Ice Cream

Homemade ice cream ready for the freezer.The short version of this post goes like this: remember when we made crème anglaise?  That sauce made from milk, cream, and sugar, flavoured with vanilla and thickened with egg yolks, gently cooked on a double-boiler?  If you put that sauce into a well-chilled household ice cream churn, you can make pretty good ice cream.

The long version of this post is more like this:

There are two broad styles of ice cream: Philadelphia and French.  Philly ice cream typically contains only milk, cream, and sugar, while French ice cream also contains eggs.  In fact, the crème anglaise we made last week is very, very similar to some recipes for French ice cream mix.  The only difference is that traditionally French ice cream mix would be made with whole milk, without the addition of cream.  Even so, if you throw that sauce into a well-chilled household ice cream churn, you can make pretty good ice cream.

Let’s talk about why that is.  What are the characteristics of good ice cream?  Most folks expect ice cream to be very smooth.  The only exception to this statement is Lisa Zieminek, a chick who lives in Edmonton who likes her ice cream just a little bit crystalline.  She feels that homemade ice cream lower in egg yolk that is allowed to develop a slightly icy, granular texture feels colder on the tongue and therefore more satisfying.  Homemade ice cream high in fat and egg yolk, she continues, as well as commercial ice cream with artificial emulsifiers, both feel waxy on the tongue, and somehow not very cold.  Hers is a discriminating palate in ice cream, and men.

Anyways with the exception of that one person everyone prefers ice cream to be smooth.  The key to having very smooth ice cream is to prevent the formation of large ice crystals during the freezing process.  Fat in the mixture helps in this regard, and in French ice cream the proteins and emulsifiers in the egg yolks also lend a hand.

The texture of the final ice cream is only partly a result of the ingredients themselves: the freezing process is also critical.  Actually ice cream is frozen in two-stages, called churning and hardening.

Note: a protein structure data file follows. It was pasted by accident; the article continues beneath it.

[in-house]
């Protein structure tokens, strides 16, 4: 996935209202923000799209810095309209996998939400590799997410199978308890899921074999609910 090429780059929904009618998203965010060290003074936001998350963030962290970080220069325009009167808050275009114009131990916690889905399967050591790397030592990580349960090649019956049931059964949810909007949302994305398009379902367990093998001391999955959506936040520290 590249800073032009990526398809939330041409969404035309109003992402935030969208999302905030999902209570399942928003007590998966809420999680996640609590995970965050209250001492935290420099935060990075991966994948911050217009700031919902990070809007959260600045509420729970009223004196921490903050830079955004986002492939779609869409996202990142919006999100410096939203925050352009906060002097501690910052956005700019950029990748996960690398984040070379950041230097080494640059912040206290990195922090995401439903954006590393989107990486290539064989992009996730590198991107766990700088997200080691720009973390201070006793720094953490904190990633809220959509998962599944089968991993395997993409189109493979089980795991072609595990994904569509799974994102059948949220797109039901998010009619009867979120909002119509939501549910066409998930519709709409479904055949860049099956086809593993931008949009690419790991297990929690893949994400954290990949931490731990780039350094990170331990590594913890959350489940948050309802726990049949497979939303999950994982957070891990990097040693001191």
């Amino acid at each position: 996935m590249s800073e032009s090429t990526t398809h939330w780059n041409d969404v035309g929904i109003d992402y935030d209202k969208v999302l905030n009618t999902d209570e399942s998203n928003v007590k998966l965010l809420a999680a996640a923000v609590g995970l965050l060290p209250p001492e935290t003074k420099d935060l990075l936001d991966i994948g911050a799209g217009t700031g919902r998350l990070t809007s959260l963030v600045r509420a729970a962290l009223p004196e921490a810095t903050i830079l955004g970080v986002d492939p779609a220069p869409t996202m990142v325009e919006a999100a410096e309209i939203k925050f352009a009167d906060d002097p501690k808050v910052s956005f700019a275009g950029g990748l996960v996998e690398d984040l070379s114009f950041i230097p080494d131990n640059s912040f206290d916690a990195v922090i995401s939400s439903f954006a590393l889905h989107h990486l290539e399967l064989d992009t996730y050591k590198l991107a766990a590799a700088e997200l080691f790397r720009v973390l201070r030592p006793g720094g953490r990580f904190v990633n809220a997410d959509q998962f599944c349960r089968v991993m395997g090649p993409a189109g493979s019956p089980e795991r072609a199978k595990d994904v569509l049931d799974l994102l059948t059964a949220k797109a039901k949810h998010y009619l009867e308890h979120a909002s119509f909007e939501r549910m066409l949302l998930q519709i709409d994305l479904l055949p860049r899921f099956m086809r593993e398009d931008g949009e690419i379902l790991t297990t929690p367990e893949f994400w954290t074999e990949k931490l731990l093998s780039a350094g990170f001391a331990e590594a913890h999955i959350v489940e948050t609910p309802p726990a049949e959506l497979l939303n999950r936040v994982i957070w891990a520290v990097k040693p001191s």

Churning.  Churning is stirring the ice cream in a tub in which the walls have been super-chilled.  Traditionally this might have been a steel bucket placed in a salted ice bath.  Nowadays you can buy cheap ice cream makers that you put in your freezer to chill thoroughly before adding your mix.

The factors that will affect the consistency of the ice cream during churning:

  • How rapidly the mixture freezes.  The faster the mixture freezes, the smaller the ice crystals, and the smoother the final ice cream.  Both the mixture and the churn need to be thoroughly pre-chilled.  Continuous stirring speeds freezing by constantly exposing new parts of the mixture to the cold walls of the churn.
  • How much air is incorporated by stirring.  Constant stirring will also incorporate lots of air and make for a smooth ice cream with a light texture.  The volume of the ice cream can actually increase dramatically with constant stirring, mostly due to the incorporation of air.  (And possibly because water expands when it freezes?)  The percent of volume increase is called the overrun in ice-cream-speak.

Churning ice cream

Hardening.  Eventually the ice cream will become stiff and hard to stir.  At this point, though, the sweet treat isn’t actually done, because much of the water content is still liquid.  The mixture is then transferred to a freezer for some “quiescent freezing”, that is, freezing without churning.  As with the churning process, faster freezing will result in smaller ice crystals and a smoother mouthfeel.  I transfer my partially-frozen ice cream to a shallow, pre-chilled container and leave it uncovered in the freezer for a few hours.  The image at the top of this post shows the ice cream at this stage.  It looks and feels a bit like soft-serve.

After hardening the ice cream should be covered tightly and stored in the coldest part of the coldest freezer available to you.  Very cold temperatures will prevent oxidation of the fats and absorption of odours from freezer-mates.  Very cold temperatures will also ensure that the ice cream doesn’t partially melt when the freezer door is opened or when it has to sit on the counter for a few minutes.  If you melt the edges of your ice cream then return it to the freezer the part that re-freezes will be very coarse and crystalline.

I am thrilled to finally have some info on ice cream on Button Soup.  It is the supreme accompaniment to many of the dishes discussed on this site, notably: pouding chômeur, sour cherry pie, pie sticks, and a special dessert that we will discuss tomorrow.

 

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